Engagement with Employees

Our Ideal

Fuji Xerox will create a corporate culture that motivates and empowers individual employees to achieve their full potential.

Our Basic Approach

Fuji Xerox aims to create a corporate culture that motivates and empowers every one of our diverse employees, with their individual traits and different backgrounds, to make maximum use of their expertise and ability and have the satisfaction of personal and professional growth. We are engaged in various initiatives to improve employee satisfaction, increase diversity, provide personnel training and education, and promote health, while seeking to empower each of our employees to rise to the challenges of growth and change and to think and act on their own.


Improving Employee Satisfaction

Trends in Core Morale at Fuji Xerox (unconsolidated)

In 1978, we introduced an employee satisfaction survey, first at Fuji Xerox and later at all our affiliates and sales companies in Japan, as we believe that people are the foundation of Fuji Xerox's success and our employees are important stakeholders. The results are analyzed in detail and become valuable input in developing management policies and solving issues within the organization, thus boosting our corporate strength and underpinning future growth. We also provide feedback through the individual organizational units, enabling employees to initiate frontline improvements through workplace discussions and dialogue with management about the findings. At our overseas sales companies, we have conducted the Employee Motivation and Satisfaction Survey since 2001. This has the same goals as the survey in Japan and is utilized in similar ways. Going forward, we plan to standardize the format of the domestic and overseas surveys so that their results can be evaluated using a common yardstick. The findings will inform a variety of global-level initiatives to improve employee satisfaction.


Toru Yamada
Director and Senior Vice
President, Fuji Xerox

Since the company's founding, Fuji Xerox has emphasized people-centric management in which our employees thrive and grow on the job and their performance helps us deliver value to our customers and to society. Currently, one of our top priorities is promoting diversity. We must create a work environment where employees with different backgrounds can each deliver their full potential. To help achieve this, we will reform the present working style which takes overtime and availability on holidays for granted; we will create workplaces conducive to career growth for women and foreign nationals, and will build an environment in which people with disabilities can make full use of their talents.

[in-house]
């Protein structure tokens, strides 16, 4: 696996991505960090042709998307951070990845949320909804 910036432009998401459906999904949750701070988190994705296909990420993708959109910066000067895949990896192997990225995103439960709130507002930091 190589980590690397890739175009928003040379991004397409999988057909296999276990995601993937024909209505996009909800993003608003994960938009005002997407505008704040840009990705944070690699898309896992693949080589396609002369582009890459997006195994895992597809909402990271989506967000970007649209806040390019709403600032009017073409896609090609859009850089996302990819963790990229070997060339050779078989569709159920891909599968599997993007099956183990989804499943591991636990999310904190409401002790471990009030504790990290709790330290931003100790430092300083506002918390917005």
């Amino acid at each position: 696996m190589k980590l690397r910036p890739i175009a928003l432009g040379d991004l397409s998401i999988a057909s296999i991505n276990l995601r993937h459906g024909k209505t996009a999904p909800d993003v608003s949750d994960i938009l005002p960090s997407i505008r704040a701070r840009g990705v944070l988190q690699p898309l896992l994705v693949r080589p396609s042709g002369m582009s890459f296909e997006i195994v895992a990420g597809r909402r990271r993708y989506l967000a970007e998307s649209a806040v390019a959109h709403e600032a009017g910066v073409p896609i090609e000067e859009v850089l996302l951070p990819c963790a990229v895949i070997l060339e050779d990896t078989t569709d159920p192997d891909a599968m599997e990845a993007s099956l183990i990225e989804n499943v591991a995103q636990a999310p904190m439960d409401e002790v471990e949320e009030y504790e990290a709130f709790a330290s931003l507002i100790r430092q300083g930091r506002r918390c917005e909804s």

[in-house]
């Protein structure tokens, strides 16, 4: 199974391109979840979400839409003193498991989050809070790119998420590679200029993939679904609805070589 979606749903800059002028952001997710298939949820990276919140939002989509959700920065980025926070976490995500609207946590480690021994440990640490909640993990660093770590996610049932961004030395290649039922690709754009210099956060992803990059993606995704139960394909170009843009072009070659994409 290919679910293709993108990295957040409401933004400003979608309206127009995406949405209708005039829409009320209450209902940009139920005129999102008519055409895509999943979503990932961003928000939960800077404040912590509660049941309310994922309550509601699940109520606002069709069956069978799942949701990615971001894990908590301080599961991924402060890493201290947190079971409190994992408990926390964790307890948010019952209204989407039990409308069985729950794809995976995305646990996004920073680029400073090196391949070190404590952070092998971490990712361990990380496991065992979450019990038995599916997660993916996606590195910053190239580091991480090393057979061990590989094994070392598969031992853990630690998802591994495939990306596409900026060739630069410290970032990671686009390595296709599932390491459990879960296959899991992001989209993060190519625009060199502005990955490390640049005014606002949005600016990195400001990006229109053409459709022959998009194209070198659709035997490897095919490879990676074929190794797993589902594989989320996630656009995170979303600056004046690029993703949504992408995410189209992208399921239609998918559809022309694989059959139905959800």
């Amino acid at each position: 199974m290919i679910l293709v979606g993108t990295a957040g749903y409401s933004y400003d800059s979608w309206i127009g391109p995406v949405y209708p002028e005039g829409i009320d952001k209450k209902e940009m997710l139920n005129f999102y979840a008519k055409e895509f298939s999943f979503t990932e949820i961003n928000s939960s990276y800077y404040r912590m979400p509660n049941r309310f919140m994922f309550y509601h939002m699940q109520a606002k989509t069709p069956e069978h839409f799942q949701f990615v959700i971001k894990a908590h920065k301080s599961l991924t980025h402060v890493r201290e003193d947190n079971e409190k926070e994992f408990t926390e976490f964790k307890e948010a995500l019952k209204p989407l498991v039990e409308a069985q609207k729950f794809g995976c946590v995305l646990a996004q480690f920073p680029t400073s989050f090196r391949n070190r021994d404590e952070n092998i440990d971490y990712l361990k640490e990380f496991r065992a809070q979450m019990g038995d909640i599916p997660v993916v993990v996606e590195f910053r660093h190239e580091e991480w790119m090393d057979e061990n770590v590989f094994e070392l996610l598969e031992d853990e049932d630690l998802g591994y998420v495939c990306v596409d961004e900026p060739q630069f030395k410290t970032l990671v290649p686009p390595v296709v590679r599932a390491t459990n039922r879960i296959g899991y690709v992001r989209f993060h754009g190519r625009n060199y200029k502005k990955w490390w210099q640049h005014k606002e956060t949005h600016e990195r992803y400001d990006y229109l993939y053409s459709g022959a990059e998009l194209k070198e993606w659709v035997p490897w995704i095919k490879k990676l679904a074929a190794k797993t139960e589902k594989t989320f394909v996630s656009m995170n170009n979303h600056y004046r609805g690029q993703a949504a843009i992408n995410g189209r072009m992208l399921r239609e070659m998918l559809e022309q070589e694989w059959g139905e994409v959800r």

Accordingly, we are committed to initiatives that include further reducing annual work hours per employee, creating a flexible work system to ensure the most effective use of our diverse workforce, and introducing a common yardstick for evaluation to improve employee satisfaction at a global level-all moves which will ultimately lead to greater corporate strength.

Creating an Environment Where a Diverse Workforce Can Thrive

Features of Fuji Xerox Activities

At Fuji Xerox, we aim to be a company where every individual on our diverse team can live up to his or her full potential in an environment that is fair and just. Specifically, we create new value for our customers as a company where all can deliver their full potential-regardless of gender, nationality, disability, or age-by achieving an organizational culture which draws to the full on the diversity of expertise available to us. The new value that this diversity generates makes us a more competitive company. In particular, since the company's earliest years we have listened to female employees' wishes in designing systems to promote worklife balance and have striven to ensure that they can continue working when they marry and have children. These efforts have resulted in a culture where it is increasingly second nature for managers to make the most of diversity by, for example, accommodating employees' constraints when allocating roles.